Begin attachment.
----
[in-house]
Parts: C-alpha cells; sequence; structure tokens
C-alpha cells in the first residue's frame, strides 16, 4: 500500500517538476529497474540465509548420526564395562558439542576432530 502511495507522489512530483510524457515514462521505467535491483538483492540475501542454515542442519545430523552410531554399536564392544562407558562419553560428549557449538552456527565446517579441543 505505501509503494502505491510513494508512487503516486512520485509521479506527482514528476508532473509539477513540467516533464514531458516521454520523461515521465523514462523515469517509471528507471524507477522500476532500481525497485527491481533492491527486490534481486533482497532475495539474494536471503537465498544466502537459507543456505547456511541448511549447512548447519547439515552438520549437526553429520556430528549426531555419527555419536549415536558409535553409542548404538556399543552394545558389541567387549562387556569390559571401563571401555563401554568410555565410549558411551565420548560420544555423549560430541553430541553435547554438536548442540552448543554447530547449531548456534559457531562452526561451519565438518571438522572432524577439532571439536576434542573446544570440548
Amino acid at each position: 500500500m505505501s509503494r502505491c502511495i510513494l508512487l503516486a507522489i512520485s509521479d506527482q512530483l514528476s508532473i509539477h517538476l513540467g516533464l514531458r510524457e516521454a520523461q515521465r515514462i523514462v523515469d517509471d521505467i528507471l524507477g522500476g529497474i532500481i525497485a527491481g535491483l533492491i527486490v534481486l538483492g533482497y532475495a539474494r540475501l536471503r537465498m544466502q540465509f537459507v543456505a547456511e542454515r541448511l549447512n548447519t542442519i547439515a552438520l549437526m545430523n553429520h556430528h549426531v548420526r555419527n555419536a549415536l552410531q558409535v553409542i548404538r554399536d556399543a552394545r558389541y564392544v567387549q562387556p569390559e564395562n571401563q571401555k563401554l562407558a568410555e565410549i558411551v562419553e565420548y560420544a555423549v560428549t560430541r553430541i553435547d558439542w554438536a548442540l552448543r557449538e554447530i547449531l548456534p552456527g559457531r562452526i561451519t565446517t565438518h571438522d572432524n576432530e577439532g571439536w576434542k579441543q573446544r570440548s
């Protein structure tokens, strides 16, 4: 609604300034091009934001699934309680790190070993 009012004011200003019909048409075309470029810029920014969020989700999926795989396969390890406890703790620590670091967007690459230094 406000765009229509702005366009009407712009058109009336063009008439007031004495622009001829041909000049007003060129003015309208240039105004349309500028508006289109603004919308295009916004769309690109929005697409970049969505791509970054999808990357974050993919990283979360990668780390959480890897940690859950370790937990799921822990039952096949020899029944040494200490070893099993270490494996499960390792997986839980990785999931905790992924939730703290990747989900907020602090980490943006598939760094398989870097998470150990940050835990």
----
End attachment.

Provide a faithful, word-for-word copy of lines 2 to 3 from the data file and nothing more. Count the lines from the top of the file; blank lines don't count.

Parts: C-alpha cells; sequence; structure tokens
C-alpha cells in the first residue's frame, strides 16, 4: 500500500517538476529497474540465509548420526564395562558439542576432530 502511495507522489512530483510524457515514462521505467535491483538483492540475501542454515542442519545430523552410531554399536564392544562407558562419553560428549557449538552456527565446517579441543 505505501509503494502505491510513494508512487503516486512520485509521479506527482514528476508532473509539477513540467516533464514531458516521454520523461515521465523514462523515469517509471528507471524507477522500476532500481525497485527491481533492491527486490534481486533482497532475495539474494536471503537465498544466502537459507543456505547456511541448511549447512548447519547439515552438520549437526553429520556430528549426531555419527555419536549415536558409535553409542548404538556399543552394545558389541567387549562387556569390559571401563571401555563401554568410555565410549558411551565420548560420544555423549560430541553430541553435547554438536548442540552448543554447530547449531548456534559457531562452526561451519565438518571438522572432524577439532571439536576434542573446544570440548